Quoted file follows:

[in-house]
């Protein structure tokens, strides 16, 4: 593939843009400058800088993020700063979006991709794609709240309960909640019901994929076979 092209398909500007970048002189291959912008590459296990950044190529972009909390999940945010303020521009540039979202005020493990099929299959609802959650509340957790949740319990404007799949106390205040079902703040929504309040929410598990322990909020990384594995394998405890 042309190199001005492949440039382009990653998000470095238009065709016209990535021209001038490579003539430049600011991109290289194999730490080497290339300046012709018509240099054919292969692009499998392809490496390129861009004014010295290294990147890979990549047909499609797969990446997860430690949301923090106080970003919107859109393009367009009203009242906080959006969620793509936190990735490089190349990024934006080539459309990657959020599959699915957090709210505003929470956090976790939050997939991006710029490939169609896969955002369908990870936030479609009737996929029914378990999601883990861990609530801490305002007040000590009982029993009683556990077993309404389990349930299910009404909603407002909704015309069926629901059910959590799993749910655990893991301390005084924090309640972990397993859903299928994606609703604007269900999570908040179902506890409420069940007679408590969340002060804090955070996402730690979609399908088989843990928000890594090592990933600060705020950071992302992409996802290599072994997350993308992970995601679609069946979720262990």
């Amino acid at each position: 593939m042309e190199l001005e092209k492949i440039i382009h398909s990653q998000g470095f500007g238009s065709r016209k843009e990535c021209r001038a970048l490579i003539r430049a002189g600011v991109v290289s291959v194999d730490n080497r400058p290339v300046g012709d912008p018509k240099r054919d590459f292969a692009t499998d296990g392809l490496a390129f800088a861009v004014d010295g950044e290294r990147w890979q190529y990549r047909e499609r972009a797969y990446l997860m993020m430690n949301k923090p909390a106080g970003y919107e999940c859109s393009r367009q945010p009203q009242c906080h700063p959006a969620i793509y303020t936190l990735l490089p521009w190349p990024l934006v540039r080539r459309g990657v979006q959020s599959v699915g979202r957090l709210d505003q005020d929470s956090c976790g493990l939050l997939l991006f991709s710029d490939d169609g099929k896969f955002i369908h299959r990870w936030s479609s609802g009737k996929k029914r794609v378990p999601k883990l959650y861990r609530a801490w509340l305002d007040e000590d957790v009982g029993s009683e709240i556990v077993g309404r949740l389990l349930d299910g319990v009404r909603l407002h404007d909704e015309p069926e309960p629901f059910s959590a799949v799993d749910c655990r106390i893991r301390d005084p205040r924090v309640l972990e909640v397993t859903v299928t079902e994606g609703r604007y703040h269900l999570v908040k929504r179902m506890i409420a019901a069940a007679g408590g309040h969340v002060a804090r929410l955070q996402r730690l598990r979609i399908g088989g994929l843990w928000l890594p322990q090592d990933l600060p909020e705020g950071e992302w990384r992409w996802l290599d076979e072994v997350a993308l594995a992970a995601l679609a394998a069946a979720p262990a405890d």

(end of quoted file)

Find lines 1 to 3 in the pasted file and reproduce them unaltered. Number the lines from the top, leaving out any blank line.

[in-house]
């Protein structure tokens, strides 16, 4: 593939843009400058800088993020700063979006991709794609709240309960909640019901994929076979 092209398909500007970048002189291959912008590459296990950044190529972009909390999940945010303020521009540039979202005020493990099929299959609802959650509340957790949740319990404007799949106390205040079902703040929504309040929410598990322990909020990384594995394998405890 042309190199001005492949440039382009990653998000470095238009065709016209990535021209001038490579003539430049600011991109290289194999730490080497290339300046012709018509240099054919292969692009499998392809490496390129861009004014010295290294990147890979990549047909499609797969990446997860430690949301923090106080970003919107859109393009367009009203009242906080959006969620793509936190990735490089190349990024934006080539459309990657959020599959699915957090709210505003929470956090976790939050997939991006710029490939169609896969955002369908990870936030479609009737996929029914378990999601883990861990609530801490305002007040000590009982029993009683556990077993309404389990349930299910009404909603407002909704015309069926629901059910959590799993749910655990893991301390005084924090309640972990397993859903299928994606609703604007269900999570908040179902506890409420069940007679408590969340002060804090955070996402730690979609399908088989843990928000890594090592990933600060705020950071992302992409996802290599072994997350993308992970995601679609069946979720262990």
């Amino acid at each position: 593939m042309e190199l001005e092209k492949i440039i382009h398909s990653q998000g470095f500007g238009s065709r016209k843009e990535c021209r001038a970048l490579i003539r430049a002189g600011v991109v290289s291959v194999d730490n080497r400058p290339v300046g012709d912008p018509k240099r054919d590459f292969a692009t499998d296990g392809l490496a390129f800088a861009v004014d010295g950044e290294r990147w890979q190529y990549r047909e499609r972009a797969y990446l997860m993020m430690n949301k923090p909390a106080g970003y919107e999940c859109s393009r367009q945010p009203q009242c906080h700063p959006a969620i793509y303020t936190l990735l490089p521009w190349p990024l934006v540039r080539r459309g990657v979006q959020s599959v699915g979202r957090l709210d505003q005020d929470s956090c976790g493990l939050l997939l991006f991709s710029d490939d169609g099929k896969f955002i369908h299959r990870w936030s479609s609802g009737k996929k029914r794609v378990p999601k883990l959650y861990r609530a801490w509340l305002d007040e000590d957790v009982g029993s009683e709240i556990v077993g309404r949740l389990l349930d299910g319990v009404r909603l407002h404007d909704e015309p069926e309960p629901f059910s959590a799949v799993d749910c655990r106390i893991r301390d005084p205040r924090v309640l972990e909640v397993t859903v299928t079902e994606g609703r604007y703040h269900l999570v908040k929504r179902m506890i409420a019901a069940a007679g408590g309040h969340v002060a804090r929410l955070q996402r730690l598990r979609i399908g088989g994929l843990w928000l890594p322990q090592d990933l600060p909020e705020g950071e992302w990384r992409w996802l290599d076979e072994v997350a993308l594995a992970a995601l679609a394998a069946a979720p262990a405890d």